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fossilsonwheels

I recently got this unusual, at least to me, marine mammal tooth. I am pretty sure it’s Pinniped but beyond that I’m not sure. Marine mammal fossils are not something I have a great deal of knowledge about. 

I suspect it could possibly belong to an Odobenid as opposed to Allodesmus. I have never had any teeth from the STH Walruses in my collection so I’m going solely off some research I did. It’s a really cool tooth whatever critter it belonged to. 

 

Any thoughts ?? 

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looks like pinniped to me, but their not my speciality

 

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Certainly an anterior premolar of a small odobenid or otariid pinniped. Better photos are needed, but possibilities include Neotherium and the fur seal I named from the Topanga Fm., Eotaria crypta - not yet identified from STH, but it should be there (some possible fur seal/otariid teeth are present in museum collections).

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fossilsonwheels

Thanks @Boesse. That is very interesting. I’ll get some pictures tomorrow. 

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  • 1 year later...
fossilsonwheels

I totally forgot to upload additional pictures to this thread. Hopefully these will help you  @Boesse

 

 

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1847592E-BB3F-4BA5-9CF3-B94B9E9D2A9C.jpeg

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I don't recall seeing this thread before.  The old school interpretation of a tooth like this was that some Allodesmus premolar-like teeth had two roots.  It's a rare find in any case.  I didn't know about the Eotaria possibility.  Interesting.  Isn't too early to be a fur seal?  I'll have to look at what I have.  I think I have two double-rooted teeth similar to that

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fossilsonwheels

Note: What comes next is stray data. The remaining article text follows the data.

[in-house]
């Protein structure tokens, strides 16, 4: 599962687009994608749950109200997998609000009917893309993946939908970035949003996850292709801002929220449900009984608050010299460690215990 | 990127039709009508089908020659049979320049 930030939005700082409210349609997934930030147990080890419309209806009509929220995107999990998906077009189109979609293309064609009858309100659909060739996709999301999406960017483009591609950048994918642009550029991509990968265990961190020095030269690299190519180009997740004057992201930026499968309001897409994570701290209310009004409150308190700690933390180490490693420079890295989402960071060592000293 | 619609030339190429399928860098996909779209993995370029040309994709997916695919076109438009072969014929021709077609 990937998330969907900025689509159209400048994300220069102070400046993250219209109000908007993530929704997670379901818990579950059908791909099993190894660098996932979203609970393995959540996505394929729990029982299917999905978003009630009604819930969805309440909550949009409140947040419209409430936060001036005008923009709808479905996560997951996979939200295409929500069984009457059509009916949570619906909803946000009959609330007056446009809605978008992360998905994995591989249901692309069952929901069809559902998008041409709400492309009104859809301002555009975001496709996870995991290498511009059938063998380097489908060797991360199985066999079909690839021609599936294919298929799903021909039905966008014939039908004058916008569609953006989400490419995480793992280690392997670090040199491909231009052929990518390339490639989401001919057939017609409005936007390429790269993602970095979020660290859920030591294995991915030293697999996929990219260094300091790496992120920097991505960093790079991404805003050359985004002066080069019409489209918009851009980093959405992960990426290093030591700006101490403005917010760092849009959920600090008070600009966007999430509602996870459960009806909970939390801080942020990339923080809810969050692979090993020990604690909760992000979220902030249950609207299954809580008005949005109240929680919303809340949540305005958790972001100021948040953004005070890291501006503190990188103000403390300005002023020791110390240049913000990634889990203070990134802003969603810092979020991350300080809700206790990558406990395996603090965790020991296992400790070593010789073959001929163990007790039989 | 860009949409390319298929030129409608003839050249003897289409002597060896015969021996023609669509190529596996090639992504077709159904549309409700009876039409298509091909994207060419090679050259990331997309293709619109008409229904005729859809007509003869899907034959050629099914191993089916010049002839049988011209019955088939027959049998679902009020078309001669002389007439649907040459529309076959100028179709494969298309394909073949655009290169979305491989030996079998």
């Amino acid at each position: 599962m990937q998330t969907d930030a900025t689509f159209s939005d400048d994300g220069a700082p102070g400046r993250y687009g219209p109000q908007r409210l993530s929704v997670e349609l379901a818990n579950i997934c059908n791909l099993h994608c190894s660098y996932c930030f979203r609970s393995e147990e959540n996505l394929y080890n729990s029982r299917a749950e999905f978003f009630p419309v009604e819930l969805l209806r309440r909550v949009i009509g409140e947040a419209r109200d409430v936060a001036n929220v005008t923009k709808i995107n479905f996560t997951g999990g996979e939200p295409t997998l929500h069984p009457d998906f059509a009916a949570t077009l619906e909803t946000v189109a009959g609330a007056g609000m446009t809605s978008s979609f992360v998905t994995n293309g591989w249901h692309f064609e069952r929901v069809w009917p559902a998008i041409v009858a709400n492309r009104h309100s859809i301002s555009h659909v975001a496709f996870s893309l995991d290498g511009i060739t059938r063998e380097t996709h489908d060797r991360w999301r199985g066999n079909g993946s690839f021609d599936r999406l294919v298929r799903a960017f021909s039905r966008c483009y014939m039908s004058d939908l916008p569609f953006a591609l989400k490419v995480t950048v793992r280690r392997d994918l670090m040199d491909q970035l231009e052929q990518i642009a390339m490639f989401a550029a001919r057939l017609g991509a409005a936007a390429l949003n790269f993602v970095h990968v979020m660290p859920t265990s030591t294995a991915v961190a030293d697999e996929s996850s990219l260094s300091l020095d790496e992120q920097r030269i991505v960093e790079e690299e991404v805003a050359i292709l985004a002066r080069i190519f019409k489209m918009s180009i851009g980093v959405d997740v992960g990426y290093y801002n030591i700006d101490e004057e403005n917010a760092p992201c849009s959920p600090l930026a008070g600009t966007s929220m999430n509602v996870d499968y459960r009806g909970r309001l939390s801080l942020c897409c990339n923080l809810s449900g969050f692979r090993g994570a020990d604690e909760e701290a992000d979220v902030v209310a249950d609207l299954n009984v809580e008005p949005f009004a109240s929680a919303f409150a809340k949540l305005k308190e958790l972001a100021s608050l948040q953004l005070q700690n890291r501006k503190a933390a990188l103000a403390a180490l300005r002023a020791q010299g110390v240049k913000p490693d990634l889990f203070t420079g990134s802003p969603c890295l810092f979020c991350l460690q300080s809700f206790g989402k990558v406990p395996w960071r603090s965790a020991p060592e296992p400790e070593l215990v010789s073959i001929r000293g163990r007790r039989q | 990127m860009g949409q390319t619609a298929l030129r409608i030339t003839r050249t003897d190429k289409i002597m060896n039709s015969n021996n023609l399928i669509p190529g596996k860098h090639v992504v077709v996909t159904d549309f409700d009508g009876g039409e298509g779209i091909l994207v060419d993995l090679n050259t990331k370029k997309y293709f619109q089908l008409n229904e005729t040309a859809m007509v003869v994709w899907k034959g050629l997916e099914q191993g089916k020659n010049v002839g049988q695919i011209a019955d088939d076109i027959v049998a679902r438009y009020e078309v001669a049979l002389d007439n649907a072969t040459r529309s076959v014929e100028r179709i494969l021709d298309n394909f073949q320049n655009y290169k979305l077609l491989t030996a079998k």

2 hours ago, siteseer said:

I don't recall seeing this thread before.  The old school interpretation of a tooth like this was that some Allodesmus premolar-like teeth had two roots.  It's a rare find in any case.  I didn't know about the Eotaria possibility.  Interesting.  Isn't too early to be a fur seal?  I'll have to look at what I have.  I think I have two double-rooted teeth similar to that

I was totally unaware of the Eotaria possibility. I thought Neotherium was possible and I’d be shocked if this was a fur seal but that’d be really cool. 

 I read Boesse’s blog about Eotaria and STH is in the right timeframe for it. I guess we’ll see. 

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Can’t help with the ID, just here to admire that little gem :wub:

What amazing preservation. In the top of my list of things I’d like to find around here! 

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I am reasonably certain that this is an anterior premolar (likely P2) of a small otariid. @siteseer - prior to our 2015 naming of Eotaria, the oldest otariids from the eastern North Pacific was Pithanotaria starri from the Santa Margarita Fm. Eotaria is from the Topanga and therefore even older than STH.

 

Edit: there are no teeth in any imagotariine walruses, Neotherium included, that look like this.

Edited by Boesse
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fossilsonwheels
1 hour ago, Boesse said:

I am reasonably certain that this is an anterior premolar (likely P2) of a small otariid. @siteseer - prior to our 2015 naming of Eotaria, the oldest otariids from the eastern North Pacific was Pithanotaria starri from the Santa Margarita Fm. Eotaria is from the Topanga and therefore even older than STH.

 

Edit: there are no teeth in any imagotariine walruses, Neotherium included, that look like this.

Awesome ! That is really interesting. Thank you @Boesse

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Awesome tooth! It's hard to believe that the delicate root is intact. One errant hammer-swing, and things would be different. Heck, maybe even an unfortunate hailstone strike would have made it a lesser find. I've seen a few allodesmus teeth from STH (I have but a one.), but they all had single roots. Thanks for sharing the image, and eliciting learned responses that we can view. Cheers.

 

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fossilsonwheels
20 minutes ago, MrR said:

Awesome tooth! It's hard to believe that the delicate root is intact. One errant hammer-swing, and things would be different. Heck, maybe even an unfortunate hailstone strike would have made it a lesser find. I've seen a few allodesmus teeth from STH (I have but a one.), but they all had single roots. Thanks for sharing the image, and eliciting learned responses that we can view. Cheers.

 

Thank you. It is a really cool little tooth. We are all fortunate to have experts like Boesse here to share their knowledge ! 

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